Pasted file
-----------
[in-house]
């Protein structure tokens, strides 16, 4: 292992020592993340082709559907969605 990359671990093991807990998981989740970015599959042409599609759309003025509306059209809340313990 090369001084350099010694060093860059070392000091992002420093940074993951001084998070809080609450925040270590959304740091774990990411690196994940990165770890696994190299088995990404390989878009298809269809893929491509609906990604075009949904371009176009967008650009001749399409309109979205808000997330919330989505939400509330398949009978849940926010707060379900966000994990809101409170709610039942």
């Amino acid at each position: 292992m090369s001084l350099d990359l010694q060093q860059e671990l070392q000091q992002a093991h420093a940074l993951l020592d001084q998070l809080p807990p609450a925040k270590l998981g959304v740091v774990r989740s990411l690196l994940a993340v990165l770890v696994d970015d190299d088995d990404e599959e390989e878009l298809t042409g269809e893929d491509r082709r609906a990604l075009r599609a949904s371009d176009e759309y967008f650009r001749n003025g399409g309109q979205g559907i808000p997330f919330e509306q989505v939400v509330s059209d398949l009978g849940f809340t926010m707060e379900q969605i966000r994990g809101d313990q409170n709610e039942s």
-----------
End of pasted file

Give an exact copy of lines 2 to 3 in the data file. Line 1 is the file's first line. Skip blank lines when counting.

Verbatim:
């Protein structure tokens, strides 16, 4: 292992020592993340082709559907969605 990359671990093991807990998981989740970015599959042409599609759309003025509306059209809340313990 090369001084350099010694060093860059070392000091992002420093940074993951001084998070809080609450925040270590959304740091774990990411690196994940990165770890696994190299088995990404390989878009298809269809893929491509609906990604075009949904371009176009967008650009001749399409309109979205808000997330919330989505939400509330398949009978849940926010707060379900966000994990809101409170709610039942």
């Amino acid at each position: 292992m090369s001084l350099d990359l010694q060093q860059e671990l070392q000091q992002a093991h420093a940074l993951l020592d001084q998070l809080p807990p609450a925040k270590l998981g959304v740091v774990r989740s990411l690196l994940a993340v990165l770890v696994d970015d190299d088995d990404e599959e390989e878009l298809t042409g269809e893929d491509r082709r609906a990604l075009r599609a949904s371009d176009e759309y967008f650009r001749n003025g399409g309109q979205g559907i808000p997330f919330e509306q989505v939400v509330s059209d398949l009978g849940f809340t926010m707060e379900q969605i966000r994990g809101d313990q409170n709610e039942s």